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Venezuela waits for ultimate decision on Chavez's recall vote

Election Council promised a final outcome on Monday on the validation of 400,000 signatures badly needed by the opposition to force a recall referendum against President Hugo Chavez. Both sides wait anxiously as accuse each other of fraud. The economy of the world’s fifth oil exporter is expected to grow up to 12% this year.

The long and winding controversy over the petition for a recall referendum against Venezuela's President Hugo Chavez will reach to a conclusion next Monday, according to the National Election Council, which is at the moment trying to verify the validity of around 400,000 signatures presented by the opposition. As the Council takes its time to issue a definitive statement on that, Venezuela's government and opposition accuse each other of fraud and claim victory.

President Chavez has already confirmed that “if the Council says signatures are valid”, he would accept the recall referendum, which he expects to win. At the same time, Observers from the Organization of American States and the US-based Carter Center urged both sides to respect the outcome. But Elections Council vice president Ezequiel Zamora protested that the vote count didn't start until late Monday for reasons that weren't clear.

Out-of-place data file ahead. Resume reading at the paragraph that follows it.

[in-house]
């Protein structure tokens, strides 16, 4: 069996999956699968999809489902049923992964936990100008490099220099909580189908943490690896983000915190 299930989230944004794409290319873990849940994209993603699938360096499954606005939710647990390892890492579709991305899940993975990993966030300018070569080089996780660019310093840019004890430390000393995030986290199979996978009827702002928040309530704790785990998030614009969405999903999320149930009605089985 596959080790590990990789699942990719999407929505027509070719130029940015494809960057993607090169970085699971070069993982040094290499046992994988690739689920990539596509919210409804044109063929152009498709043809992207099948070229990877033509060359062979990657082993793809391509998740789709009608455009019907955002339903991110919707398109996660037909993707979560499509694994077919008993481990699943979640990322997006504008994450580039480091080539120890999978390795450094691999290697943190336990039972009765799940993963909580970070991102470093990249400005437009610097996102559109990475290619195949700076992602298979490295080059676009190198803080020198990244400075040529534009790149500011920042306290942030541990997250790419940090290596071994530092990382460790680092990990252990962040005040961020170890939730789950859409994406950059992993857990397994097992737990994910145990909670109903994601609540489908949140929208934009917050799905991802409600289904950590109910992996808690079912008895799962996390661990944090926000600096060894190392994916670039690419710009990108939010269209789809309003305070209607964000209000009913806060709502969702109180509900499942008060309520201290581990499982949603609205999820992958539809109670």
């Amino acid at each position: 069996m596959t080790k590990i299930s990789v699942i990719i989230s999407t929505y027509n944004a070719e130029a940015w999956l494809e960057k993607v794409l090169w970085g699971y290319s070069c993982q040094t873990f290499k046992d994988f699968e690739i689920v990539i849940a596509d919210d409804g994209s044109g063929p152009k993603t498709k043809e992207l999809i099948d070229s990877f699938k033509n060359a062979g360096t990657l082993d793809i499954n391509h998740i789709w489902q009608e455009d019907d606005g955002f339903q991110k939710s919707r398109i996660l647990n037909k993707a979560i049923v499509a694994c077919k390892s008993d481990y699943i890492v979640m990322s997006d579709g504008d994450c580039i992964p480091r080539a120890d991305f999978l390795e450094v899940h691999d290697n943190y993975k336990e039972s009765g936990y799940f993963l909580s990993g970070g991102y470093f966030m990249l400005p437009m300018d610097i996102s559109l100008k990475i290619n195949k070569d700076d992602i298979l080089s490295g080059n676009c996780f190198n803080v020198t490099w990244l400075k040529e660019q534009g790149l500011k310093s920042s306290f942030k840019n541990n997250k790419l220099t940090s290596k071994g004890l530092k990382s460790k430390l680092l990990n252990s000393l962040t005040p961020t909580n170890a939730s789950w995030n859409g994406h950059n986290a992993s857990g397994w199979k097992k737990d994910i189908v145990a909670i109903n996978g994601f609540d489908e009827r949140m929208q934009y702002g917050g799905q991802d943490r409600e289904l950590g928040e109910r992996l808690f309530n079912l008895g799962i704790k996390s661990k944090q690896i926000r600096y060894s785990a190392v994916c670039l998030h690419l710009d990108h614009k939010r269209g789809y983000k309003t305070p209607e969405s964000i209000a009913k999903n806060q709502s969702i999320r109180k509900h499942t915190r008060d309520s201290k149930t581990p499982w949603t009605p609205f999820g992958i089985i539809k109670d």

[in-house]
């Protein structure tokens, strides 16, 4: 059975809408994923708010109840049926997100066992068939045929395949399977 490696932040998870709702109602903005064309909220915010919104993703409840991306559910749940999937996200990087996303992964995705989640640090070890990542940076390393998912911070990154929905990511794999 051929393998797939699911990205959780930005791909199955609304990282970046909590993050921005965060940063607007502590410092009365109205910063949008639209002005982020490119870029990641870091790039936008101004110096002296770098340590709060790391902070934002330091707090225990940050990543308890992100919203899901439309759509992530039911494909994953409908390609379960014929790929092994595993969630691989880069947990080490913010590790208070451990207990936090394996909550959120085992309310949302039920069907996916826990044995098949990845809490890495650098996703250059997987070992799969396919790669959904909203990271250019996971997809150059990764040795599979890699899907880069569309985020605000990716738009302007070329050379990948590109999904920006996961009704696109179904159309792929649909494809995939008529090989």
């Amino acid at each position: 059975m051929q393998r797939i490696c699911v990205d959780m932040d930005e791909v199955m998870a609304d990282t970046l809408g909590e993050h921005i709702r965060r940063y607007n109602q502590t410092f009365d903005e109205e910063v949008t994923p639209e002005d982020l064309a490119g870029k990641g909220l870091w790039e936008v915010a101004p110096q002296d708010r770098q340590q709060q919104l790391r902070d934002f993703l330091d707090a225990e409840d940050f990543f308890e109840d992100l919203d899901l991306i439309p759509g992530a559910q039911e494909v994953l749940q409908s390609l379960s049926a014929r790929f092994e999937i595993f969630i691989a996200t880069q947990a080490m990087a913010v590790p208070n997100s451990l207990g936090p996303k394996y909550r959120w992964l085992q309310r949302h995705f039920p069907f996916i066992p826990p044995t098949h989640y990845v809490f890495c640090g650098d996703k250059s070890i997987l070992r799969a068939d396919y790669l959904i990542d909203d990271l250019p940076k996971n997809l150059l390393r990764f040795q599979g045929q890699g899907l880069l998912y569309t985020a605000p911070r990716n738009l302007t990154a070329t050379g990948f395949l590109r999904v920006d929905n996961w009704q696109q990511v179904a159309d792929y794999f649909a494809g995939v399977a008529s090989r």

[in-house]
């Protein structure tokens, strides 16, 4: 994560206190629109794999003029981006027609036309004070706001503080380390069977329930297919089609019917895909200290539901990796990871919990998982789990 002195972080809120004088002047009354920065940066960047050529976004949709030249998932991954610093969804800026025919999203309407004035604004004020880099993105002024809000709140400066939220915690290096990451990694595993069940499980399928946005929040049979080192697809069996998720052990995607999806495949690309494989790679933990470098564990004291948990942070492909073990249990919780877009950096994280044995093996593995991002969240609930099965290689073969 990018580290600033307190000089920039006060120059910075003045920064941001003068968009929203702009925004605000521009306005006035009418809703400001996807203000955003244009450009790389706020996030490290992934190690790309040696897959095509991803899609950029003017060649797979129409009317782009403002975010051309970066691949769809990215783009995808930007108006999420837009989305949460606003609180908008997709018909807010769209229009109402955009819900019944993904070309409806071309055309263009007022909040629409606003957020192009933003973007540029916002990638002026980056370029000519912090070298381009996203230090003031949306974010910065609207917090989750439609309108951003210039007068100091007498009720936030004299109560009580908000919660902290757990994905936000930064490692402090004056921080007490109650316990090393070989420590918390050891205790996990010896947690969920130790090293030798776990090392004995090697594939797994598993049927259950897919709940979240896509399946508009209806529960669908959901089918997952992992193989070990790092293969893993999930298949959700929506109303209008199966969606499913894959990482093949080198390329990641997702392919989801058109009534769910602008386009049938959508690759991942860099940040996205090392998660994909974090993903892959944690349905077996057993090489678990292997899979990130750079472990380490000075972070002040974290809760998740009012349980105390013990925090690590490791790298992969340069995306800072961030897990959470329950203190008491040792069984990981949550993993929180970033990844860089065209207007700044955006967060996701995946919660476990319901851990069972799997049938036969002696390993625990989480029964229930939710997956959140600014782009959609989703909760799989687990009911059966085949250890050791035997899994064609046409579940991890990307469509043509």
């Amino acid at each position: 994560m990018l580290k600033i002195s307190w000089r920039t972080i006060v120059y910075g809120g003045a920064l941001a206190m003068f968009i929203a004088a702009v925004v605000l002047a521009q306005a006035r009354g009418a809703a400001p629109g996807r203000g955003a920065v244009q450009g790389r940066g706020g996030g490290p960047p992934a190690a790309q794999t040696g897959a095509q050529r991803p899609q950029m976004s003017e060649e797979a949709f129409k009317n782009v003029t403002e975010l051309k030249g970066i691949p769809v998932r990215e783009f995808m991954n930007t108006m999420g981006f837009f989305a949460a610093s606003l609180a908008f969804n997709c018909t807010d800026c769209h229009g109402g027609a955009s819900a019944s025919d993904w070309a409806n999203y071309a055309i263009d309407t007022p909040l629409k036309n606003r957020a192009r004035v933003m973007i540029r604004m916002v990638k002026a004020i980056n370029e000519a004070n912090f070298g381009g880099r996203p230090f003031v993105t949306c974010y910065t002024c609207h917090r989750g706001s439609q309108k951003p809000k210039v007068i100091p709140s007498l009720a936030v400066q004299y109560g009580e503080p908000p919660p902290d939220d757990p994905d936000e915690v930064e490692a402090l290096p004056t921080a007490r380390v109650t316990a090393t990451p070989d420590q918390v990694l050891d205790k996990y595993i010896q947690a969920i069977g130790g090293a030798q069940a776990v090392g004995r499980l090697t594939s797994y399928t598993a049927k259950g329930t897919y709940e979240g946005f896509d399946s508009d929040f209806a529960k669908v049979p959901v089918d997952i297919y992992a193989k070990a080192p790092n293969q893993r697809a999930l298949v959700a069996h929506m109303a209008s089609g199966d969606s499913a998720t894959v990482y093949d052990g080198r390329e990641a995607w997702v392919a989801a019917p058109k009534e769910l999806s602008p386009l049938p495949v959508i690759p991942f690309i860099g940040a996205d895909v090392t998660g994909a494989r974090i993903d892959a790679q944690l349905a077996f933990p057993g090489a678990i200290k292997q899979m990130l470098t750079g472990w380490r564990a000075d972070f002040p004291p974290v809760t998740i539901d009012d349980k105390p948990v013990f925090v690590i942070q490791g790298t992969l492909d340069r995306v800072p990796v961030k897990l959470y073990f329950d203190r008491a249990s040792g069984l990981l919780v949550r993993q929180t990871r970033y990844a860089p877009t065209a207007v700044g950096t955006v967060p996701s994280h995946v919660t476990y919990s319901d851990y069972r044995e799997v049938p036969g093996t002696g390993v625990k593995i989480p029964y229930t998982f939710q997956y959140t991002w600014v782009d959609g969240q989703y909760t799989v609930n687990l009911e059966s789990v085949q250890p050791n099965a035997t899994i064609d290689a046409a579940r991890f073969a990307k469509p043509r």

Former US President Jimmy Carter, leading the Carter Center mission, expressed concern "about the slow delivery of petitions and information" to Carter Center and OAS observers. Results were expected by Friday. If there is a referendum, it would be held August 8, according to Venezuela's National Elections Council.

Opponents need more than 2.4 million signatures to force the referendum. Activists say they turned in more than 3.4 million signatures in December. But the elections council accepted only 1.9 million, rejected almost 400,000 outright and ordered more than 1 million citizens to confirm their signatures.

The opposition badly needs the referendum to take place before August 15, as that day Chavez will reach half of his mandate. According to the Constitution, from that date on a recall vote could eventually oust the President but not the vice-president who would finish the mandate. Venezuela's vice-president, Jose Vicente Rangel, is a full Chavez follower and usually his spokesman.

Despite the long lasting political crisis, which included a two months general strike last year, Venezuela’s economy is on its way up and recovering from its slump in 2002. According to independent reports, country's economy will probably surge almost twice as fast as the government has forecast this year, as oil production and consumer demand rebound from a record recession.

Gross domestic product probably will grow between 10 percent and 12 percent for the year, and growth in the second quarter is likely to be in the range of 12 percent to 14 percent. However, the Government is very cautious on its forecasts: the official GDP estimated growth for 2004 is 6.5 percent.

After a two month's strike and several attempts to overthrow the President, the economy is recovering thanks to a mixture of regulations on currency exchange, market controls (including maximum prices) and the restructuring of the national oil giant, PDVSA, which included the removal of its management board.